Take the 2-minute tour ×
Stack Overflow is a question and answer site for professional and enthusiast programmers. It's 100% free, no registration required.

It seems nice for API's, scripts and what not. But reading a winston json stack trace is very hard with a text editor. E.g.

{"level":"info","message":"starting","timestamp":"2014-05-14T15:45:44.334Z"}
{"date":"Wed May 14 2014 08:45:45 GMT-0700 (Pacific Daylight Time)","process":{"pid":8804,"uid":null,"gid":null,"cwd":"C:\\data\\mytool","execPath":"C:\\Program Files\\nodejs\\node.exe","version":"v0.10.21","argv":["node","C:\\data\\mytool\\server"],"memoryUsage":{"rss":45199360,"heapTotal":32171264,"heapUsed":15158096}},"os":{"loadavg":[0,0,0],"uptime":70496.6138252},"trace":[{"column":null,"file":null,"function":"Object.parse","line":null,"method":"parse","native":true},{"column":32,"file":"C:\\data\\mytool\\src\\status.js","function":"Request._callback","line":166,"method":"_callback","native":false},{"column":22,"file":"C:\\data\\mytool\\node_modules\\request\\request.js","function":"Request.self.callback","line":122,"method":"self.callback","native":false},{"column":17,"file":"events.js","function":"Request.EventEmitter.emit","line":98,"method":"EventEmitter.emit","native":false},{"column":14,"file":"C:\\data\\mytool\\node_modules\\request\\request.js","function":"","line":888,"method":null,"native":false},{"column":20,"file":"events.js","function":"Request.EventEmitter.emit","line":117,"method":"EventEmitter.emit","native":false},{"column":12,"file":"C:\\data\\mytool\\node_modules\\request\\request.js","function":"","line":839,"method":null,"native":false},{"column":20,"file":"events.js","function":"IncomingMessage.EventEmitter.emit","line":117,"method":"EventEmitter.emit","native":false},{"column":16,"file":"_stream_readable.js","function":null,"line":920,"method":null,"native":false},{"column":13,"file":"node.js","function":"process._tickCallback","line":415,"method":"_tickCallback","native":false}],"stack":["SyntaxError: Unexpected end of input","    at Object.parse (native)","    at Request._callback (C:\\data\\mytool\\src\\status.js:166:32)","    at Request.self.callback (C:\\data\\mytool\\node_modules\\request\\request.js:122:22)","    at Request.EventEmitter.emit (events.js:98:17)","    at Request.<anonymous> (C:\\data\\mytool\\node_modules\\request\\request.js:888:14)","    at Request.EventEmitter.emit (events.js:117:20)","    at IncomingMessage.<anonymous> (C:\\data\\mytool\\node_modules\\request\\request.js:839:12)","    at IncomingMessage.EventEmitter.emit (events.js:117:20)","    at _stream_readable.js:920:16","    at process._tickCallback (node.js:415:13)"],"level":"error","message":"uncaughtException: Unexpected end of input","timestamp":"2014-05-14T15:45:45.228Z"}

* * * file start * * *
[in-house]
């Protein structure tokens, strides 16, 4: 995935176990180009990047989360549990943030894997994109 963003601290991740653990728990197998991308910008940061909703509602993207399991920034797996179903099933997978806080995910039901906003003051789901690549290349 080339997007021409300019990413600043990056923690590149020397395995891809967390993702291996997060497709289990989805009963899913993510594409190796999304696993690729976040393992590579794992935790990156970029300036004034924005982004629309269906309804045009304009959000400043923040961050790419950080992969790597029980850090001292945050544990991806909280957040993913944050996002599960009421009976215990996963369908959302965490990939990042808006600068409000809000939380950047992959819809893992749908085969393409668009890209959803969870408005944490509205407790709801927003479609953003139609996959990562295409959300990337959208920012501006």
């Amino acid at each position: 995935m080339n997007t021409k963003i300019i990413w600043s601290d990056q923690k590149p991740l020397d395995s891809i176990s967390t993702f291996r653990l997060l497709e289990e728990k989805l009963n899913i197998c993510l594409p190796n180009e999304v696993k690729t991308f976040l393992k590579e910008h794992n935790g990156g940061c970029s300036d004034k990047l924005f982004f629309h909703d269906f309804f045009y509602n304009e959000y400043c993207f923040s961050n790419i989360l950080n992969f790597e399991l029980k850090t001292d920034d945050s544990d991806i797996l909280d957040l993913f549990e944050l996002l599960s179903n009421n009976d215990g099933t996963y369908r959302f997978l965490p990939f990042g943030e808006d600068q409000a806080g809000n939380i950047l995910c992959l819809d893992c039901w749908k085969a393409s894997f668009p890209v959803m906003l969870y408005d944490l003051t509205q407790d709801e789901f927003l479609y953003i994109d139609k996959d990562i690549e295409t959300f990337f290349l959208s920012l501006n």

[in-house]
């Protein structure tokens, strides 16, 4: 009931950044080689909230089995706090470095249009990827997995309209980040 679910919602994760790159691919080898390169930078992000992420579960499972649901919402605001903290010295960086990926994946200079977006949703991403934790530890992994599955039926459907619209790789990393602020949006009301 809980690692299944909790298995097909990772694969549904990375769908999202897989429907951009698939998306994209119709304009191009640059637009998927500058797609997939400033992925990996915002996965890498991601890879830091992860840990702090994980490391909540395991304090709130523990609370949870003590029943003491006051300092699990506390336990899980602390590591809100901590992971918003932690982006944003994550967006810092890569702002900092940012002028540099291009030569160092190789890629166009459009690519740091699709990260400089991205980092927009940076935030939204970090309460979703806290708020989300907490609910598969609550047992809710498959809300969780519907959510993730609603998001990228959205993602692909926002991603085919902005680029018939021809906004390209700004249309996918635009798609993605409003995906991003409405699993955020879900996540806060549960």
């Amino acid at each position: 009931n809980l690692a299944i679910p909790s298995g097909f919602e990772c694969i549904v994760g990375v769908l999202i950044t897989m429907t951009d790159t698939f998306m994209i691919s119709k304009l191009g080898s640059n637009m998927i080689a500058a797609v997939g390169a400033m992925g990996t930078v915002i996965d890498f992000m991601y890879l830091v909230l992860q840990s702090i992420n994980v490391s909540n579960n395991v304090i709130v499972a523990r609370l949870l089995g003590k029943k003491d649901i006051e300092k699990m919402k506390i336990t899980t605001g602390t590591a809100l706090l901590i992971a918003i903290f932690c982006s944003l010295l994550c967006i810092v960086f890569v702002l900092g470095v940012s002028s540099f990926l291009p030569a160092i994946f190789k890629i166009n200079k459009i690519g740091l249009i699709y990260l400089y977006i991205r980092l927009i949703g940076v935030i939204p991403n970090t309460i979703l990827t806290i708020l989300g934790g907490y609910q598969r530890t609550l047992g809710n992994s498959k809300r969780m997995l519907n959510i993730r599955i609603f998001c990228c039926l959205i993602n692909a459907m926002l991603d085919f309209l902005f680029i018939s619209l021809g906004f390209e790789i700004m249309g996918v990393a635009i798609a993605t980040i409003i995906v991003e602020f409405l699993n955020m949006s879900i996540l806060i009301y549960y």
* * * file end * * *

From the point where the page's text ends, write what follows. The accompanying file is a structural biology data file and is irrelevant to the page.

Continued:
share|improve this question

3 Answers 3

Pass it through jq, which is like sed for JSON. E.g.:

jq . file.log
share|improve this answer

Simply set the file transport "json" property to false, and you'll get a human readable log. Same as you see in the console.

    var winston = require('winston');
    var logger = new winston.Logger({
      transports: [
        new winston.transports.File({
          json: false,
          filename:'log.log'
        }),
        new winston.transports.Console()
      ],
      exitOnError: false
    });
   logger.log('info', 'some msg');
share|improve this answer
    
Never knew this existed, thanks! –  Kelly Mar 16 at 18:06

Why not just run it through a JSON formatter on the command line ?

e.g. (example from the link above)

echo '{ element0: "lorem", element1: "ipsum" }' | python -mjson.tool

An alternative may be to look at building a shell script around the above tool (or perhaps) jq to perform some custom stack trace parsing

share|improve this answer
    
Thanks for that bit, though python -m json.tool only knows how to digest one line. Still, looking at the results e.g. pastebin.com/16AE7Qn7 isn't exactly as nice as looking at a text log stack trace. Not to mention having to scroll through a million of these. –  ubershmekel May 14 '14 at 16:15
    
It would perhaps be worth looking at building a shell script around the above tool (or perhaps) jq to perform some custom stack trace parsing. Answer amended... –  Brian Agnew May 14 '14 at 16:17

Your Answer

 
discard

By posting your answer, you agree to the privacy policy and terms of service.

Not the answer you're looking for? Browse other questions tagged or ask your own question.